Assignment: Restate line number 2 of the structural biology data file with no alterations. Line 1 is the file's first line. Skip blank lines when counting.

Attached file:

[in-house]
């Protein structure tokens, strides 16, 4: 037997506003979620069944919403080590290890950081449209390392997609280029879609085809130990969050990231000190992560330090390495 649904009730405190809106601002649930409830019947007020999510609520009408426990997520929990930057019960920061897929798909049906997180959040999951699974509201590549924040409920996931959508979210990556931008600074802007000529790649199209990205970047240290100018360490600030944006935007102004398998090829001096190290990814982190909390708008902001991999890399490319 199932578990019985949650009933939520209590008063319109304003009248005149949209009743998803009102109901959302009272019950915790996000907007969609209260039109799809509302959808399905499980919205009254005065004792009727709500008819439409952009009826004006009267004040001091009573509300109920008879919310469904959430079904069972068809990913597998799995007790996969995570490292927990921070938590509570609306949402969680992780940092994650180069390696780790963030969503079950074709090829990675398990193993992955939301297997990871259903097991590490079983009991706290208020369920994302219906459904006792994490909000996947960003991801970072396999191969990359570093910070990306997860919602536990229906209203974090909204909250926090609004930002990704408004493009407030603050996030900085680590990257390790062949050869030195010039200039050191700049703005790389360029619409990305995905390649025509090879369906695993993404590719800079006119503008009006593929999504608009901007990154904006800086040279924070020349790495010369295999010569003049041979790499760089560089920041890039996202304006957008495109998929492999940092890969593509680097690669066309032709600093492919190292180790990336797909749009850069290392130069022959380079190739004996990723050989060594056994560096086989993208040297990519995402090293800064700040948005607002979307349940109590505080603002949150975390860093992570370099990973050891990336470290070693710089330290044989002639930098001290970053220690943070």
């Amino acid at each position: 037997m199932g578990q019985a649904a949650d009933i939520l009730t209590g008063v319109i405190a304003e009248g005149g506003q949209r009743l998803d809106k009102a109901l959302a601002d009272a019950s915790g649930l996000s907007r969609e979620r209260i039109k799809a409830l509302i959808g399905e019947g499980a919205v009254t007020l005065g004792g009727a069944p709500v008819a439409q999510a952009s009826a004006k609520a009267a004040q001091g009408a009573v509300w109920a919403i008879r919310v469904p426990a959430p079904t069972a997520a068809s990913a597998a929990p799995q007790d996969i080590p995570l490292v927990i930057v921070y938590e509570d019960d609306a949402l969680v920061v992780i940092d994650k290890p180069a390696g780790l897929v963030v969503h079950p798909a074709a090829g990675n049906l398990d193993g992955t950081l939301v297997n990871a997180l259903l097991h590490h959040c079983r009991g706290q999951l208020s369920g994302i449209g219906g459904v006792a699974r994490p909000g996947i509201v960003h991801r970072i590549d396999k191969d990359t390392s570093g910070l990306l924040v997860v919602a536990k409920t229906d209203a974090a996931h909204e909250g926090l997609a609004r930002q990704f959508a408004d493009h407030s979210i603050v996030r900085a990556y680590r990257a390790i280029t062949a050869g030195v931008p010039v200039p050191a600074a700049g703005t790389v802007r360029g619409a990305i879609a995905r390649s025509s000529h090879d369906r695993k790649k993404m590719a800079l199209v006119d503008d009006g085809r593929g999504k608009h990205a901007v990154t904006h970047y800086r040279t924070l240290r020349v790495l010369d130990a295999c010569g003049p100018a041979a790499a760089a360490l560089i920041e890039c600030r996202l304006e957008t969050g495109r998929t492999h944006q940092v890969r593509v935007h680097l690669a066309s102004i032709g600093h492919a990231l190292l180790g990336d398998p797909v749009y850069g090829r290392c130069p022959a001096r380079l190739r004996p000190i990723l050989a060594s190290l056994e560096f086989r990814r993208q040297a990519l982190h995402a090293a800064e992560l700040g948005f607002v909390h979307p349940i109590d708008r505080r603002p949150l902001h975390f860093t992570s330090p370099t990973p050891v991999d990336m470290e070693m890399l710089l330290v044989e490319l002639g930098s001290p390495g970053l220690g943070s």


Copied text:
């Protein structure tokens, strides 16, 4: 037997506003979620069944919403080590290890950081449209390392997609280029879609085809130990969050990231000190992560330090390495 649904009730405190809106601002649930409830019947007020999510609520009408426990997520929990930057019960920061897929798909049906997180959040999951699974509201590549924040409920996931959508979210990556931008600074802007000529790649199209990205970047240290100018360490600030944006935007102004398998090829001096190290990814982190909390708008902001991999890399490319 199932578990019985949650009933939520209590008063319109304003009248005149949209009743998803009102109901959302009272019950915790996000907007969609209260039109799809509302959808399905499980919205009254005065004792009727709500008819439409952009009826004006009267004040001091009573509300109920008879919310469904959430079904069972068809990913597998799995007790996969995570490292927990921070938590509570609306949402969680992780940092994650180069390696780790963030969503079950074709090829990675398990193993992955939301297997990871259903097991590490079983009991706290208020369920994302219906459904006792994490909000996947960003991801970072396999191969990359570093910070990306997860919602536990229906209203974090909204909250926090609004930002990704408004493009407030603050996030900085680590990257390790062949050869030195010039200039050191700049703005790389360029619409990305995905390649025509090879369906695993993404590719800079006119503008009006593929999504608009901007990154904006800086040279924070020349790495010369295999010569003049041979790499760089560089920041890039996202304006957008495109998929492999940092890969593509680097690669066309032709600093492919190292180790990336797909749009850069290392130069022959380079190739004996990723050989060594056994560096086989993208040297990519995402090293800064700040948005607002979307349940109590505080603002949150975390860093992570370099990973050891990336470290070693710089330290044989002639930098001290970053220690943070």